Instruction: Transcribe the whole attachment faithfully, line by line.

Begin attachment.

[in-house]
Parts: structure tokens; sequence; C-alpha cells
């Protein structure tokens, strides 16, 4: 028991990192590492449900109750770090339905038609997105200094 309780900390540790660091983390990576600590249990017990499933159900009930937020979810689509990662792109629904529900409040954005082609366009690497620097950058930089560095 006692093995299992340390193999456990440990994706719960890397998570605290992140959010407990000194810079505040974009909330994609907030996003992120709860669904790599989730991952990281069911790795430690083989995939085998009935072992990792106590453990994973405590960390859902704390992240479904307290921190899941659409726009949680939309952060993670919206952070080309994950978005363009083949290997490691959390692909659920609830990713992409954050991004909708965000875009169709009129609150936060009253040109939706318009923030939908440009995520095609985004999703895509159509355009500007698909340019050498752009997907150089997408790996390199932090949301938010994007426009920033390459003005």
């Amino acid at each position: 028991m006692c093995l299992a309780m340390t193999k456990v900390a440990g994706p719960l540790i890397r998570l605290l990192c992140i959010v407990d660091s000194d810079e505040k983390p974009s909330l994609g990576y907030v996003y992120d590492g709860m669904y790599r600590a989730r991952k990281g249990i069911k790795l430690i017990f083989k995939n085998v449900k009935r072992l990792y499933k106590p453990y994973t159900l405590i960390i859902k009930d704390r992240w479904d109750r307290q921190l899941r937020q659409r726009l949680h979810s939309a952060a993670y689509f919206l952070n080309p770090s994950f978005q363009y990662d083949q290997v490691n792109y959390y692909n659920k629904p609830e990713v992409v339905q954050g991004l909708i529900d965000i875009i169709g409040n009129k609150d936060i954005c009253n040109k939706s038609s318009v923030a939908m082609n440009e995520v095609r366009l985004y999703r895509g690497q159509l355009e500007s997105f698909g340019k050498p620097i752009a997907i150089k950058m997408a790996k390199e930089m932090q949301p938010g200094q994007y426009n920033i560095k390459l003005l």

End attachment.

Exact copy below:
[in-house]
Parts: structure tokens; sequence; C-alpha cells
């Protein structure tokens, strides 16, 4: 028991990192590492449900109750770090339905038609997105200094 309780900390540790660091983390990576600590249990017990499933159900009930937020979810689509990662792109629904529900409040954005082609366009690497620097950058930089560095 006692093995299992340390193999456990440990994706719960890397998570605290992140959010407990000194810079505040974009909330994609907030996003992120709860669904790599989730991952990281069911790795430690083989995939085998009935072992990792106590453990994973405590960390859902704390992240479904307290921190899941659409726009949680939309952060993670919206952070080309994950978005363009083949290997490691959390692909659920609830990713992409954050991004909708965000875009169709009129609150936060009253040109939706318009923030939908440009995520095609985004999703895509159509355009500007698909340019050498752009997907150089997408790996390199932090949301938010994007426009920033390459003005």
């Amino acid at each position: 028991m006692c093995l299992a309780m340390t193999k456990v900390a440990g994706p719960l540790i890397r998570l605290l990192c992140i959010v407990d660091s000194d810079e505040k983390p974009s909330l994609g990576y907030v996003y992120d590492g709860m669904y790599r600590a989730r991952k990281g249990i069911k790795l430690i017990f083989k995939n085998v449900k009935r072992l990792y499933k106590p453990y994973t159900l405590i960390i859902k009930d704390r992240w479904d109750r307290q921190l899941r937020q659409r726009l949680h979810s939309a952060a993670y689509f919206l952070n080309p770090s994950f978005q363009y990662d083949q290997v490691n792109y959390y692909n659920k629904p609830e990713v992409v339905q954050g991004l909708i529900d965000i875009i169709g409040n009129k609150d936060i954005c009253n040109k939706s038609s318009v923030a939908m082609n440009e995520v095609r366009l985004y999703r895509g690497q159509l355009e500007s997105f698909g340019k050498p620097i752009a997907i150089k950058m997408a790996k390199e930089m932090q949301p938010g200094q994007y426009n920033i560095k390459l003005l």